Alphabet’s Sidewalk Labs Launches a Platform for Making the City of Tomorrow

Frank
December 13, 2018
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In October of last year, Alphabet, Google’s parent company announced it was taking its data-hoovering powers out of purely digital realm and into 3-D space. Sidewalk Labs, its urban innovation venture, officially launched a partnership with the city of Toronto, where it would experiment in improving—nay, optimizing—city streets by observing and measuring how people live.

“This is not some random activity from our perspective,” Alphabet Chairman Eric Schmidt said at the time. “This is the culmination, from our side, of almost 10 years of thinking about how technology can improve people’s lives.”

OK, Google: This is IRL.

Now, that work is moving beyond Toronto, to any city that wants to create a frictionless, efficient transportation network. (Who wouldn’t?) Today, Sidewalk Labs is launching its own mini-venture, which builds on its work with cities. “Coord” will do what you’ve been hearing a lot of transportation-adjacent companies say they’ll do lately. It will build the cloud-based platform to integrate the many mobility services that have sprung up around the world’s cities in the past few years—bike-sharing, car-sharing, and ride-hailing—plus more traditional transportation options, like public transit.

For a price, Coord will give the software developers at those companies access to thorough, local, standardized data on things like tolls, parking, and curb space. Critically, info can be shared across cities, instead of siloed in provincial departments. Coordination is the goal. Get it?

“We don’t ourselves operate a mobility service,” says Stephen Smyth, the new CEO of Coord, who moved with a staff of 13 over from Sidewalk Labs. “We’re 100 percent focused on being the connective tissue.” The operating system, if you will.

Much like Ford’s just-announced Transportation Mobility Cloud, Amazon Web Services’ “cities of the future” tech, Siemens’ Intelligence Platform, and IBM’s Smarter Cities, Coord wants to solve a real and deeply frustrating city problem. “Cities use data to regulate taxis, bike-share, TNCs, and signal lights, but each one of those is often kept separate,” says Stephen Goldsmith, who studies big data and government at the Harvard Kennedy School. “The need for a platform that can integrate that data is significant because the amount of data is, of course, greater than ever.” Combining those numbers could lead to serious urban breakthroughs, like finding where services are redundant or not serving residents at all.

But data collection also brings questions. Huge spreadsheets of numbers are valuable, so cities need to ask themselves to whom they’re willing to hand over info, why, and with what limits or safeguards. For now, says Smyth, Coord is dealing in data about infrastructure, not individuals. “A lot of the info we provide today is not about people or their movements,” he says. “It’s about curbs, it’s about tollways, it’s about parking lots—information that’s not personally identifiable.”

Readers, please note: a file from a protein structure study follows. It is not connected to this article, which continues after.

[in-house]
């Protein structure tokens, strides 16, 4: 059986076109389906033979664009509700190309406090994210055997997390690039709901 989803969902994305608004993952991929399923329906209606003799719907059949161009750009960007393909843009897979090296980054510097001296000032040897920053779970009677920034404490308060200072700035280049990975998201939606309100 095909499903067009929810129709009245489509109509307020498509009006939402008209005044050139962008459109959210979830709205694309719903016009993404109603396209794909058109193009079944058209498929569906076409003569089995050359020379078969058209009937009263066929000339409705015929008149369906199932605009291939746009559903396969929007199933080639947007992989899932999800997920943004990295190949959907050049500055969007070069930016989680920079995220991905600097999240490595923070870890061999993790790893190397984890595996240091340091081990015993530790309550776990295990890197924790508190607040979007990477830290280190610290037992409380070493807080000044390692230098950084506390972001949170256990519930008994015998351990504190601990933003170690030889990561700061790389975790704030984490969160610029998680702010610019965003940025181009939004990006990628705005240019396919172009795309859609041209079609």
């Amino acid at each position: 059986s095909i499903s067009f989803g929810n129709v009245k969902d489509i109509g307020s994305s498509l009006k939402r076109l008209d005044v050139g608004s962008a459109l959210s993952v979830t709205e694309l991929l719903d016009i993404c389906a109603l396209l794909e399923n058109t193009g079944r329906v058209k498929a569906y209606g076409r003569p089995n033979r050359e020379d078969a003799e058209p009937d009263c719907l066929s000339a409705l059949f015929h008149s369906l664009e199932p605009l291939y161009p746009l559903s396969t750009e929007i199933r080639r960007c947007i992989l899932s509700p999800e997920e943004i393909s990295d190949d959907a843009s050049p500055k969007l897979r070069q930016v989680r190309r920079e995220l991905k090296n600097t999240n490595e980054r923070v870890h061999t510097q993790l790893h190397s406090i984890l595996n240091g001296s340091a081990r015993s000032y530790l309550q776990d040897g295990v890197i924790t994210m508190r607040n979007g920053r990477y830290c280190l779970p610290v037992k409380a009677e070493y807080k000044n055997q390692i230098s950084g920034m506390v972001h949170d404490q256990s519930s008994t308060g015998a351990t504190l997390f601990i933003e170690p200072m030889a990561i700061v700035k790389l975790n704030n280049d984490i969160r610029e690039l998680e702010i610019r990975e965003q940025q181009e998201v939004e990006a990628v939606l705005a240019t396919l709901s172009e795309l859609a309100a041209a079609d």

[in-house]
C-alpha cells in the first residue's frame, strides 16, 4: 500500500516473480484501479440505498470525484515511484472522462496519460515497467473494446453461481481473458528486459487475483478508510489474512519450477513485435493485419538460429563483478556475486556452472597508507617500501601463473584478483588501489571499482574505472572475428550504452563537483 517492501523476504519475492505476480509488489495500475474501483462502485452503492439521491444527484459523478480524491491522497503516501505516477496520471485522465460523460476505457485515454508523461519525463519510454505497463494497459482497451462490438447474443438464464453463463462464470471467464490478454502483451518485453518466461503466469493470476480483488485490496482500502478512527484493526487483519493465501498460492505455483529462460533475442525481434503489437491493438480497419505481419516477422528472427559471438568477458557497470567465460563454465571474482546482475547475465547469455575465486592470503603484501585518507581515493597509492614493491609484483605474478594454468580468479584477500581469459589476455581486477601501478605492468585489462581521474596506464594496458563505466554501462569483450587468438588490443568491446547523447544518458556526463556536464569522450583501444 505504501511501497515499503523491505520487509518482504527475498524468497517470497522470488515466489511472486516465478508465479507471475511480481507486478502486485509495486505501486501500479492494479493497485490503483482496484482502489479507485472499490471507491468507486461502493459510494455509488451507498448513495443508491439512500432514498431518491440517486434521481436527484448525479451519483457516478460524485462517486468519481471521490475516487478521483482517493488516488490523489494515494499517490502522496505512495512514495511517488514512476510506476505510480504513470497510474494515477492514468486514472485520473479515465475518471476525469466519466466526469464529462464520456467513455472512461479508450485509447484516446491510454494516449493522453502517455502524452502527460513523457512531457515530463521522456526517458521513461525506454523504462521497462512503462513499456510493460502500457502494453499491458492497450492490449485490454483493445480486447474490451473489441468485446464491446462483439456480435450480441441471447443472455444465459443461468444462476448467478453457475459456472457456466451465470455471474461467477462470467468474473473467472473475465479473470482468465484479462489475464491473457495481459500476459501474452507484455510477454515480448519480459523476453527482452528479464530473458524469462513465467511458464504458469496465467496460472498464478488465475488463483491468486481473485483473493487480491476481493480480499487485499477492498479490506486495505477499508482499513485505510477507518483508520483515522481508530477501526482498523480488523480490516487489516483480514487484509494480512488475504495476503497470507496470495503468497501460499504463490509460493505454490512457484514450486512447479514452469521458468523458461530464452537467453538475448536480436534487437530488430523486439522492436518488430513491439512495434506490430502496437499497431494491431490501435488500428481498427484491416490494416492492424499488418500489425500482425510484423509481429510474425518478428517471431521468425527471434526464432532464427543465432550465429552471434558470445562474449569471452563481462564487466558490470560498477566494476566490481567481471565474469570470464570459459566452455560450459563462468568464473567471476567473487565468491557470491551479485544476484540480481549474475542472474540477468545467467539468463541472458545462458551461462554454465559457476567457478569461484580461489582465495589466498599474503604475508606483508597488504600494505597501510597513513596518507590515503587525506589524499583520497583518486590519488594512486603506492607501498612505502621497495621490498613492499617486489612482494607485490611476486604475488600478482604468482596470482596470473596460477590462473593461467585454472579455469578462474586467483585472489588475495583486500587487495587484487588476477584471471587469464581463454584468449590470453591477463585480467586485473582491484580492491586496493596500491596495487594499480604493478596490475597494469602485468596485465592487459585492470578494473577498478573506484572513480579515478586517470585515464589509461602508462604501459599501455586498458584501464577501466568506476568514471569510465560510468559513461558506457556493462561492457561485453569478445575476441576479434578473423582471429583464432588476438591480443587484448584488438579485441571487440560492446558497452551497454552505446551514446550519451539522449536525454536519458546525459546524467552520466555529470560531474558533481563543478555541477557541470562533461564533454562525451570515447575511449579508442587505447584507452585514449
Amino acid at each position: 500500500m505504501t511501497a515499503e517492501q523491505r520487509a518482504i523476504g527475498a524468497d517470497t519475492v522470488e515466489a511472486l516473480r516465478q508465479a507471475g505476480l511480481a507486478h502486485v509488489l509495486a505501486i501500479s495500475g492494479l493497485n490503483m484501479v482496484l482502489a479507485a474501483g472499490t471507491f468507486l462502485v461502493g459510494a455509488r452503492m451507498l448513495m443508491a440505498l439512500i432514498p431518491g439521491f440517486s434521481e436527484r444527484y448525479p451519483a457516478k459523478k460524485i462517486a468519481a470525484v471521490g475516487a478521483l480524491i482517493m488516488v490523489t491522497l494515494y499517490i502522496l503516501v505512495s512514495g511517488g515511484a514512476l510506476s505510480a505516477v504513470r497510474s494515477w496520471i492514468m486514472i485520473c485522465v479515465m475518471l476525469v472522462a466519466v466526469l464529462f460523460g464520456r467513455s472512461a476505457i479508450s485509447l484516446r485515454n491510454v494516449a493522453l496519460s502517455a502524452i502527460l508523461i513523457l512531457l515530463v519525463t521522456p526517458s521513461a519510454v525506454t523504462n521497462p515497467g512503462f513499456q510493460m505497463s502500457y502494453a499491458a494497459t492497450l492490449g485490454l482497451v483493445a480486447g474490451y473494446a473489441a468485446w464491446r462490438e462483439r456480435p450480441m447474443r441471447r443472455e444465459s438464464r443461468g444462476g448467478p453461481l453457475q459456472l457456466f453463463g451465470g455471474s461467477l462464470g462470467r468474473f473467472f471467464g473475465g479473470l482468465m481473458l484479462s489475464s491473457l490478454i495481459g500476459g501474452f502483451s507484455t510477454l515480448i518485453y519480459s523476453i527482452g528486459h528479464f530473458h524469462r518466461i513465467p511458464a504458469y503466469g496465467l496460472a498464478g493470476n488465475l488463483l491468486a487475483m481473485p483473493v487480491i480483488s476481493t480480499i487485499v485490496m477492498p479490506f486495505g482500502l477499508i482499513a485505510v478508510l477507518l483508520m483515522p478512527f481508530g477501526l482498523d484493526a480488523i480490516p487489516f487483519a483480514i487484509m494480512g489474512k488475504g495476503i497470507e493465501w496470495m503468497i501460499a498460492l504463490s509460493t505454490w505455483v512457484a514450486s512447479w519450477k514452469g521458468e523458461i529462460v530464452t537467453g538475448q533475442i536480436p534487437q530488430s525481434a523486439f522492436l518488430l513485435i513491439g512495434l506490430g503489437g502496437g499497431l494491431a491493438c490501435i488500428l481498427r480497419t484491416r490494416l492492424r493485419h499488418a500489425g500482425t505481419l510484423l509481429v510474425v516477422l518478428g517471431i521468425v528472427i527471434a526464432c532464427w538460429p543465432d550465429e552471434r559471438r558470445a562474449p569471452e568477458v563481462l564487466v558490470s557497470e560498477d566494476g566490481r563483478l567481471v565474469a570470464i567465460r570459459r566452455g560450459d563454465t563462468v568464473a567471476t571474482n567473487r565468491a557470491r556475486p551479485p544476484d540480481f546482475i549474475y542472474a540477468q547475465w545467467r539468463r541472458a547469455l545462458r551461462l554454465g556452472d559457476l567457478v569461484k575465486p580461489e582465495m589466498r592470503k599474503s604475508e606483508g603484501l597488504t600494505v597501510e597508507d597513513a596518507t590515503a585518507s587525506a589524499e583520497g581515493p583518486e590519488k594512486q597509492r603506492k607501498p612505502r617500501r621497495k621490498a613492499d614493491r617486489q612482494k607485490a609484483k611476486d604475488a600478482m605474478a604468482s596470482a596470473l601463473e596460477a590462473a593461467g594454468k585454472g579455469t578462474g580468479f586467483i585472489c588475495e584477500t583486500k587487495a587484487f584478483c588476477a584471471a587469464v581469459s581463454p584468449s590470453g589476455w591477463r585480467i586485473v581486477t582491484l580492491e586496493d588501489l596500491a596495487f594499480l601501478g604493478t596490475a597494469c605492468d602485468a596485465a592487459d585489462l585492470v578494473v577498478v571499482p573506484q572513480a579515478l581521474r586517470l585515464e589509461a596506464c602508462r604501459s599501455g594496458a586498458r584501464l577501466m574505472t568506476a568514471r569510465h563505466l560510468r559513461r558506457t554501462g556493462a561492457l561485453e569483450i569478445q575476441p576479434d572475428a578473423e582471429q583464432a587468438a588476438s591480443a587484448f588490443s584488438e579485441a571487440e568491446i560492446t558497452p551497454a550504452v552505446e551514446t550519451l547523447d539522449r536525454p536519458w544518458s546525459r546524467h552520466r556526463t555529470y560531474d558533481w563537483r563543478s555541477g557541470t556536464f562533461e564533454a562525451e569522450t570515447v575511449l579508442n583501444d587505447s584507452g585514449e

A bike-sharing company using Coord, for example, could see its service offered alongside other transportation options within a navigation app like Google Maps: A user could locate a bike, evaluate its cost against competitors’, and buy a ride, all without breaking out a credit card. Or a toll agency working with Coord could push out info on dynamic toll prices, so a driver knows how much her trip will cost before she leaves the house.

Sidewalk Labs already had access to a valuable store of digital info about private parking lots, which it has used to offer drivers paid spots within the Google Maps app, with the goal of cutting down on circling for parking.1 Now Coord has come up with a new tool, called Surveyor, which lets a, well, surveyor use augmented reality tech to digitize data about an entire block’s worth of curb space in just four minutes. The company has already digitized the curbside—and the parking meters, parking signs, and curb stripes that live on them—in key commercial areas in New York, LA, San Francisco, and Seattle.2 That means cities, which often don’t quite know how many parking spots exist within their borders, can quickly access and reallocate those areas depending on need. A bike-sharing station here, a reserved car-sharing spot there.

Of course, any operating system is only as good as applications that live inside it. Smyth says Coord is busy building partnerships with various players, so he’s got plenty of work ahead of him. Still, a tentative welcome to real life, internet company.

1Correction appended, 2/1/18, 4:50 PM EST: This story has been updated to clarify the provenance of Coord’s datasets.
2Correction appended, 2/1/18, 12:50 PM EST: This story has been updated to clarify the cities where Coord has already digitized key commercial curbsides.

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Frank’s source: https://www.wired.com/story/alphabet-sidewalk-labs-coord-city-of-tomorrow/

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